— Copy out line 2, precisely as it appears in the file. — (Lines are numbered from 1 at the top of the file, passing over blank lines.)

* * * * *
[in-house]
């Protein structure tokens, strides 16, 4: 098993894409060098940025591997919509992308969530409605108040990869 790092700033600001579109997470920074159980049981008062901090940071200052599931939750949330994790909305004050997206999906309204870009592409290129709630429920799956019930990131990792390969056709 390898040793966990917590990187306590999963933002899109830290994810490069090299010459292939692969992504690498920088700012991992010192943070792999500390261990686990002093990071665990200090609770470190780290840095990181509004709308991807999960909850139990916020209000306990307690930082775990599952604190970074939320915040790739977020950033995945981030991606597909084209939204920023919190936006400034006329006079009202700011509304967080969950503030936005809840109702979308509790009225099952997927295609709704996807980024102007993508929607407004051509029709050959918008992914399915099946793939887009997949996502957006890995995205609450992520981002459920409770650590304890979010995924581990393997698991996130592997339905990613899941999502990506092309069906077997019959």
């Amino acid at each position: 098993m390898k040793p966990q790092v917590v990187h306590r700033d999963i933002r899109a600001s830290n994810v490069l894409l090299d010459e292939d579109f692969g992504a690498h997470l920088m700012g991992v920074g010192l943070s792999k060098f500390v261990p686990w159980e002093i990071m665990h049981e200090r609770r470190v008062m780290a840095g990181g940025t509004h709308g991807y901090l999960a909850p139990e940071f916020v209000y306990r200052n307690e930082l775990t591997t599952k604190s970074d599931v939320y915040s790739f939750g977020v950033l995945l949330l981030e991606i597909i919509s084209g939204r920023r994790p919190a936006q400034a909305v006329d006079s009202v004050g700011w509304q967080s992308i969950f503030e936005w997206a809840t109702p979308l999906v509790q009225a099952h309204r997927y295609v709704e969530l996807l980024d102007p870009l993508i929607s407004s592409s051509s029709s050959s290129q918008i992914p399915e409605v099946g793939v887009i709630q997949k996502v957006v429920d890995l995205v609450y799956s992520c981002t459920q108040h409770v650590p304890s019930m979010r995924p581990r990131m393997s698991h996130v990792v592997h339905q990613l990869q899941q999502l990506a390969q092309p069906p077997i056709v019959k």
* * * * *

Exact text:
């Protein structure tokens, strides 16, 4: 098993894409060098940025591997919509992308969530409605108040990869 790092700033600001579109997470920074159980049981008062901090940071200052599931939750949330994790909305004050997206999906309204870009592409290129709630429920799956019930990131990792390969056709 390898040793966990917590990187306590999963933002899109830290994810490069090299010459292939692969992504690498920088700012991992010192943070792999500390261990686990002093990071665990200090609770470190780290840095990181509004709308991807999960909850139990916020209000306990307690930082775990599952604190970074939320915040790739977020950033995945981030991606597909084209939204920023919190936006400034006329006079009202700011509304967080969950503030936005809840109702979308509790009225099952997927295609709704996807980024102007993508929607407004051509029709050959918008992914399915099946793939887009997949996502957006890995995205609450992520981002459920409770650590304890979010995924581990393997698991996130592997339905990613899941999502990506092309069906077997019959």